Duke Energy violates the law by hiding critical dam safety information

These are examples of some of the pages from Duke Energy’s Emergency Management Plans for the utility’s coal ash ponds at its Lee site in North Carolina, which black out maps of impacted areas if a coal ash storage site fails and emergency contact information.

Update (10/09/17): After SELC and its clients took legal action, Duke Energy released critical dam safety information for coal ash sites across North Carolina. According to Duke Energy reports that were previously censored by the company, in violation of federal law, a spill from Duke Energy's leaking, unlined coal ash pits could flood scores of homes, businesses, and highways throughout North Carolina with coal ash containing toxic metals and other pollutants.

Examples of what Duke Energy’s information shows for a dam breach at its Marshall and Belews Creek sites can be seen here:

  • www.southernenvironment.org/uploads/publications/duke.jpg
  • www.southernenvironment.org/uploads/images/belews_creek.JPG

“Now we know what Duke Energy was trying to hide,” said Frank Holleman, senior attorney at the Southern Environmental Law Center which represents the North Carolina groups.  “Duke Energy’s dangerous coal ash lagoons threaten families, houses, property, lakes, and rivers throughout North Carolina if they fail.  A wall of coal ash and polluted water could pour out of lagoons into neighborhoods and water supplies, flooding houses, businesses, roads, and highways.  Duke Energy should not impose these risks upon families and clean water.  Duke Energy needs to move all its coal ash to safe, dry, lined storage where it will not pollute and cannot harm North Carolina’s families and drinking water.”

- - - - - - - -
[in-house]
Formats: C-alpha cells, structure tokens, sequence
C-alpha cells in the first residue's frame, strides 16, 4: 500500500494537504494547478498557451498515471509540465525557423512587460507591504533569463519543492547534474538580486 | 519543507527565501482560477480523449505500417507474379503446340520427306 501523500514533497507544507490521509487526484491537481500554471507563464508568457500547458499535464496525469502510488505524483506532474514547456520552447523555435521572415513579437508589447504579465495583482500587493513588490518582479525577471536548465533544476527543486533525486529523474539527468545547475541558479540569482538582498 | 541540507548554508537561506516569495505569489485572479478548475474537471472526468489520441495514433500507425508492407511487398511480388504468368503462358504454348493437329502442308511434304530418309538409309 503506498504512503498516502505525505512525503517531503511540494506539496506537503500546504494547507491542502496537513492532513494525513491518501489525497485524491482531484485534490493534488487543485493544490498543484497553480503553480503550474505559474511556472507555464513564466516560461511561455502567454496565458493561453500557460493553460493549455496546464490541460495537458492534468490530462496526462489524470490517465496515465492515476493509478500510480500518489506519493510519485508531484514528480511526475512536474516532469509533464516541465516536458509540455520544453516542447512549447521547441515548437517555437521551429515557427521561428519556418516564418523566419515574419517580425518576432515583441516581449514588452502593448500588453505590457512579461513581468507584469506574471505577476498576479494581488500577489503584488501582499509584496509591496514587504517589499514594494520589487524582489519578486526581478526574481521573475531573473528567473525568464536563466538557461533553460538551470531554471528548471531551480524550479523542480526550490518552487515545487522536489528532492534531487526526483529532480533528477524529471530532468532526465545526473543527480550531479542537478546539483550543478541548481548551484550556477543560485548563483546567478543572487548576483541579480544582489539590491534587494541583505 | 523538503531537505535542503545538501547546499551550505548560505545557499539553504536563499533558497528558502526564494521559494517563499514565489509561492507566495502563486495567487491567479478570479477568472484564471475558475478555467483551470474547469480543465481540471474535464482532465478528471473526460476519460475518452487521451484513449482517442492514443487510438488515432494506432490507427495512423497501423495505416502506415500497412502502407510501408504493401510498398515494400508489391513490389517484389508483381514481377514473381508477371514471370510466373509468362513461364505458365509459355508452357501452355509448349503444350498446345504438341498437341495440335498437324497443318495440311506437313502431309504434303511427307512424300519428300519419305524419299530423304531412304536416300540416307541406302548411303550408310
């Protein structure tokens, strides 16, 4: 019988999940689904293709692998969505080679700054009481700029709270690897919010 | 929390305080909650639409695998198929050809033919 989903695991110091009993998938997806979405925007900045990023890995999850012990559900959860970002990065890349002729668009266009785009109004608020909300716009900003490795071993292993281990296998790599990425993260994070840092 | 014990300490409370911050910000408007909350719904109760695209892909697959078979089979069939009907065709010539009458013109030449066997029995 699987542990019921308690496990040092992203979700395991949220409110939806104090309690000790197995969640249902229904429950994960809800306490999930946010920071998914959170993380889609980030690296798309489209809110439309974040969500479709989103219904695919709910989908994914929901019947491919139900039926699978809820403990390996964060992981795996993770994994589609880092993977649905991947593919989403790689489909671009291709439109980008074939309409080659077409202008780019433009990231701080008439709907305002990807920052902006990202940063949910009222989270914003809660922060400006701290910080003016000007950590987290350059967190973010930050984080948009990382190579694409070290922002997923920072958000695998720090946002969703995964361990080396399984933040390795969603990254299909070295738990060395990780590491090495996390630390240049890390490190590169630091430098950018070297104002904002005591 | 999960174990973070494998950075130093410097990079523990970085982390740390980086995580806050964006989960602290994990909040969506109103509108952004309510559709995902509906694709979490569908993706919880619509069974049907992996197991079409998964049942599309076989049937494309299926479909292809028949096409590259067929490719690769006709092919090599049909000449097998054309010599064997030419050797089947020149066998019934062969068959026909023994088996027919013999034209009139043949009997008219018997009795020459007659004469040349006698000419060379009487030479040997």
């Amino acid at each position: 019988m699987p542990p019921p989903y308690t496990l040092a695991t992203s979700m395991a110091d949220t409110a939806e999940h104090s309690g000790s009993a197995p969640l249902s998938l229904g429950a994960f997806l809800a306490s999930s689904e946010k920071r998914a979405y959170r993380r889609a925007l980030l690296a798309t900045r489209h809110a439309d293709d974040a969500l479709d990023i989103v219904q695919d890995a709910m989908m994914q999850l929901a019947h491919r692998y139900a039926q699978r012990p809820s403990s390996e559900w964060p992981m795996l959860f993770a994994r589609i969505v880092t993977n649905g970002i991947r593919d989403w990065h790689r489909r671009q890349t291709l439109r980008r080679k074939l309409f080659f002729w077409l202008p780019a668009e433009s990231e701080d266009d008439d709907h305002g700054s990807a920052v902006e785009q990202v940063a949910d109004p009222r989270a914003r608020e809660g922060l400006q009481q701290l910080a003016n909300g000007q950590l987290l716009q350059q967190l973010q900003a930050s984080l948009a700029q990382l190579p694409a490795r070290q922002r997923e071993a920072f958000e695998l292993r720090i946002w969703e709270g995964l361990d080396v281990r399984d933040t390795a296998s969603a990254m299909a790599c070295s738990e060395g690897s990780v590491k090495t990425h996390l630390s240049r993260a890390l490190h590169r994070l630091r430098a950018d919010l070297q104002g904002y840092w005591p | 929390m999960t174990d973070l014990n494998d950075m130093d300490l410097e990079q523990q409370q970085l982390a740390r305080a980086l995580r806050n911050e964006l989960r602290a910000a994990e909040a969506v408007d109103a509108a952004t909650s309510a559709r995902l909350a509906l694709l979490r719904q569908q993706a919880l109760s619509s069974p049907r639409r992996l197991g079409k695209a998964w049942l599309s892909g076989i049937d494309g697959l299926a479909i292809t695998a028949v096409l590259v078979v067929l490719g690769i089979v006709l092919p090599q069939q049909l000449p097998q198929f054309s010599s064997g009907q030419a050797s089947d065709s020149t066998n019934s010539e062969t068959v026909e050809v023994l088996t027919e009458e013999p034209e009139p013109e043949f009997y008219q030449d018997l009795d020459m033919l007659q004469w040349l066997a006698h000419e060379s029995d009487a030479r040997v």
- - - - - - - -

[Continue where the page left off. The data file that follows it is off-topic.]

Local community groups across the country today sent Duke Energy and government authorities notices that they plan to bring enforcement actions against Duke Energy for withholding critical dam safety information that Duke Energy was required to disclose to communities in April of this year. SELC sent notices on behalf of community organizations regarding 10 Duke Energy sites across North Carolina where primitive, aging earthen dams hold back coal ash next to rivers and lakes. Behind dams rated High and Significant Potential Hazards, these unlined, leaking Duke Energy sites hold a total of over 92 million tons of coal ash upstream of public drinking water intakes and many are located near people’s homes and communities.

Under the federal Coal Combustion Residuals Rule enacted in 2015 following coal ash disasters, including at Duke Energy’s Dan River site in North Carolina, Duke Energy was required to make public Emergency Action Plans for each of its coal ash storage sites where a failure would likely result in loss of human life or serious harm to the environment by April 2017. Those plans are required to include inundation maps to show which surrounding areas would be damaged by a failure of Duke Energy’s dangerous coal ash storage sites and also the names and contact information for emergency responders. This information is designed to let communities know the risks they face and how to respond when a coal ash disaster occurs.